Description of analysis methods

Sequence analysis methods

SNP matching

NGS DNA sequencing is a powerful analytical method to discover novel SNPs and detect known SNPs. The geneXplain platform provides a unique analysis method termed SNP matching. Using this method and an SNP table (derived after sequencing) as input, the corresponding SNP loci are mapped to Ensembl genes so that you can get an annotated SNP table as output.

By default the SNP matching tool looks as shown below:

_images/c6f8a970a2834ee8840b90637eeb2b3f.png

Example:

An example data file to be used as an input table for SNP matching may look like this:

_images/af9d726547d15813e11d89e132a5df1e.png

In this table, ID is the SNP identifier, CHR is the chromosome, P is some p-value, and POS_B36 is the genomic position of a given SNP in NCBI-build36 human genome.

You can save this table in the repository and input the saved table in the SNP matching tool. The tool yields three output files as shown below:

Output table 1 (ALC_SNPs_annotated)

_images/cc4b87de632222049454c568ea235817.png

Output table 2 (ALC_SNPs_genes)

_images/6b8857d473a45391369f81f9cd962f52.png

Output table 3 (ALC_SNPs_track)

_images/3ea64da1ebe491c6ecc857d2c1dc04e3.png

The output tables can be further used for any other analysis of the geneXplain platform.

Site search on gene set

This feature provides you with an option to search for putative transcription factor binding sites (TFBS) in a set of genes. As input for the analysis you are supposed to indicate two gene sets, Yes (e.g. differentially expressed in an experiment, test set) and No (set of background genes, control set) as well as positional range relative to the TSS and a collection of predefined weight matrices with a particular threshold (profile).

The initial form of this analysis looks as it is shown below:

_images/339db7d329ff8561fd38a132a4cb5066.png

To perform this analysis you have to input two datasets:

Yes set: This is the set of genes that you want to analyze, for example these can be genes the expression of which has changed in an experiment (test set). Tables with Ensembl gene IDs can be used as input in this column. In case you have a file with different identifiers, you can first use the Convert table function in the Data manipulation folder.

No set: This is the set of background genes (control set). This again should be a gene table with Ensembl gene IDs as input.

These two datasets might be taken from the output tables of previous analyses; see, e.g., Detect differentially expressed genes as described previously.

Species: A pull down menu allows you to select the biological species according to the species of your Yes and No gene sets. Currently, the analysis can be done for human, mouse and rat genes.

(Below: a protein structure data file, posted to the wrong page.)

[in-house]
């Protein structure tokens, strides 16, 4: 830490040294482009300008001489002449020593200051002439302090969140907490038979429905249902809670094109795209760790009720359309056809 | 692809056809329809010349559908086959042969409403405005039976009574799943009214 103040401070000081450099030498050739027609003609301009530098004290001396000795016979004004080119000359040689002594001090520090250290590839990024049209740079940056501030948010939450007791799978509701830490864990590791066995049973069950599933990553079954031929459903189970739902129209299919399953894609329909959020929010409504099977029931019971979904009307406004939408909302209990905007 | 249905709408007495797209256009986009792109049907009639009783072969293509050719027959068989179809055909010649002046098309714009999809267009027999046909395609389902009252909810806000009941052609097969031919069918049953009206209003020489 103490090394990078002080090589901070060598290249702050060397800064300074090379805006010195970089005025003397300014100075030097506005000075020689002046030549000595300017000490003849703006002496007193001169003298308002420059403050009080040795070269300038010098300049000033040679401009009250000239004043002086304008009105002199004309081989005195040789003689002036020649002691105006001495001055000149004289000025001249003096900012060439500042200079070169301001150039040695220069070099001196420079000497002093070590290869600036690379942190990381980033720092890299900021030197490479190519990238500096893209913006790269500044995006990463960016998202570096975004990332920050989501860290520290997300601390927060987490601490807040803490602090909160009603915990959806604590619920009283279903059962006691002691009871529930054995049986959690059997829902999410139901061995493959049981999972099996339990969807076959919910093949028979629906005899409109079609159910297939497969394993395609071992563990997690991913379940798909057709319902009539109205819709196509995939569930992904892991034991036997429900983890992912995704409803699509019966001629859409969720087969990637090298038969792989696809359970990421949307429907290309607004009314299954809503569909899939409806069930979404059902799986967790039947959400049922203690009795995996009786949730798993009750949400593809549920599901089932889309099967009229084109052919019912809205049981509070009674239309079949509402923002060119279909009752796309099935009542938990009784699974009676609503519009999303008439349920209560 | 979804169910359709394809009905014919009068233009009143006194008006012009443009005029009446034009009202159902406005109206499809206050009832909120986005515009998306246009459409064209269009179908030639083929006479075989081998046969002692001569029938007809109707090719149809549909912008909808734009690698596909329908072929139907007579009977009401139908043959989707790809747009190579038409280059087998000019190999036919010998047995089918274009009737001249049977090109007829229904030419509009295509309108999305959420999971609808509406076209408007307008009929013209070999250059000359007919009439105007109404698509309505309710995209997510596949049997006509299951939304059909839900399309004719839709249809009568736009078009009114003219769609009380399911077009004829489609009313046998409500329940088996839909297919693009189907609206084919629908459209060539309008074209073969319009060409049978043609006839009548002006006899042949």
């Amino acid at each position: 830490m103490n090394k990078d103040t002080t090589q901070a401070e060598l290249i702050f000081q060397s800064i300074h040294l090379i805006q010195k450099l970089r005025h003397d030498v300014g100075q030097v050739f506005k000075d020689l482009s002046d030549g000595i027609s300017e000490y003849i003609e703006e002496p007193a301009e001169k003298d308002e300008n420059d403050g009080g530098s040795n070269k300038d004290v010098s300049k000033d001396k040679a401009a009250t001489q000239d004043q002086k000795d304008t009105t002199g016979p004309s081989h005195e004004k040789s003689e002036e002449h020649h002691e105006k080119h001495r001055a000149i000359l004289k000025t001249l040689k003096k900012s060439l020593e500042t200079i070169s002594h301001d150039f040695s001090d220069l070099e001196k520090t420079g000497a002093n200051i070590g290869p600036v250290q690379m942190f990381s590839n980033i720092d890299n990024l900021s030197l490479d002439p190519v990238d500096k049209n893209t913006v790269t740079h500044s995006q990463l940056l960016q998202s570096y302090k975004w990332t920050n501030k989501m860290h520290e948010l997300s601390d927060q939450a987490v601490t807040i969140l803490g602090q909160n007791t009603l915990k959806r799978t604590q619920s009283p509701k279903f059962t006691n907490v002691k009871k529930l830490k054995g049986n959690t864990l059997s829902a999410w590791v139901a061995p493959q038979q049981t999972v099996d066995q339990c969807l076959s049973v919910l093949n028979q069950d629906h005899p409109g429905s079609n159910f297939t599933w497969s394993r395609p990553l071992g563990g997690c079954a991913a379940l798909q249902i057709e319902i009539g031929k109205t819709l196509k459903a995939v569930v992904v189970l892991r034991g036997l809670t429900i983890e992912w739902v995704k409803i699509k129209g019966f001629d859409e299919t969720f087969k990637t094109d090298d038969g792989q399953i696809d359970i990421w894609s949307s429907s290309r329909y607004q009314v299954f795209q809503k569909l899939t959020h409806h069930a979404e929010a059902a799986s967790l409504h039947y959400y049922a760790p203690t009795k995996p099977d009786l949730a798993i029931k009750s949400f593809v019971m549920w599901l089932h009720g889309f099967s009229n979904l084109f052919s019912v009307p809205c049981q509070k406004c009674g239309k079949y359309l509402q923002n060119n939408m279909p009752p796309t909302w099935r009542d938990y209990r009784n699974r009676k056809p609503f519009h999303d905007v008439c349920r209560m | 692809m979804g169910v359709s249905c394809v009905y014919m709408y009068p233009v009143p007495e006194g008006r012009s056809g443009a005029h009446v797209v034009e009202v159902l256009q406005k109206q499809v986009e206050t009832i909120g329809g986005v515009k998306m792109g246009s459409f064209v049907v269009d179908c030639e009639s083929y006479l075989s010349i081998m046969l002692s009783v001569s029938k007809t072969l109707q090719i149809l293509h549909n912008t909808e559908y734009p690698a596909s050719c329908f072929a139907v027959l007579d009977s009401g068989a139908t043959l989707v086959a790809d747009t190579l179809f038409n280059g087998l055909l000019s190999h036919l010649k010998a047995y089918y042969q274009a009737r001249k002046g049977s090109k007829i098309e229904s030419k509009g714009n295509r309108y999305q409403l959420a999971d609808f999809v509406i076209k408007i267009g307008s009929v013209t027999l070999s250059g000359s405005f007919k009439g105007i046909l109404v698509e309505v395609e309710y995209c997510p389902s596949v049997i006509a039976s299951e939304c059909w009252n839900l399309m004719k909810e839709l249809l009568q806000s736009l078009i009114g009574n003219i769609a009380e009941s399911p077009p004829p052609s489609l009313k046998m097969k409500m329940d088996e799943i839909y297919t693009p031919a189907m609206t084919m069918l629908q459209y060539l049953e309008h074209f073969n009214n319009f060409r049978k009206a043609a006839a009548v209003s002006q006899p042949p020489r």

From: You can indicate the gene region where the search for putative TFBS should be done. Here, you enter the 5’ border of the region, relative to the transcription start site (TSS) as it is annotated in the current version of Ensembl.

To: Here, you enter the 3’ border of the region relative to the TSS.

Profile: This is a predefined set of positional weight matrices with a particular threshold. By default, the TRANSFAC® profile vertebrate_non_redundant_minSUM is applied. You can use other available TRANSFAC® profiles. Alternatively, you can apply profiles in the GTRD database. Currently, there are three profiles included in the GTRD database; they depend on the threshold for matrices: strong threshold (with an Individual Probability Score (IPS) higher than 6), moderate threshold (with IPS higher than 5), and weak threshold (with IPS higher than 4).

You also have the option to import matrices and profiles into the geneXplain platform and use them for your further analysis.

To perform site search following steps are recommended:

Step 1. Input Yes set from the tree

Here, the set of genes from the Example folder is used as input Yes set :

https://platform.genexplain.com/bioumlweb/#de=data/Examples/Brain%20Tumor%20GSE1825%2C%20Affymetrix%20HG-U133A%20microarray/Data/Ewing%20Family%20Tumor%20versus%20Neuroblastoma/Upregulated%20Ensembl%20genes%20filtered%20(log%20FC%3E1.5)

Step 2. Input pre-saved No set. You can drag-and-drop as usual. Here, the set of human housekeeping genes from the Example folder is used as input No set, highlighted blue on the screenshot below:

_images/ca39eb7bc9ee639b6ef5f2776bcd77a2.png

Step 3. Select the species and the promoter length. By default the promoter length is set as -1000 to +100 relative to the TSS. In this example, the range-500 to 100 is selected.

Step 4. Select the TRANSFAC® or GTRD profile from the pre-saved profiles in the tool. In this example the default TRANSFAC® profile vertebrate_non_redundant_minSUM is used:

_images/554a372fac06348c4baff012f89dfc58.png

Step 5. Identify the output path. Define where the folder with the results should be located in your project tree. You can do so by clicking on the pink field “select element” in the field Output path, and a new window will be opened, where you can select the location of the results folder and define its name.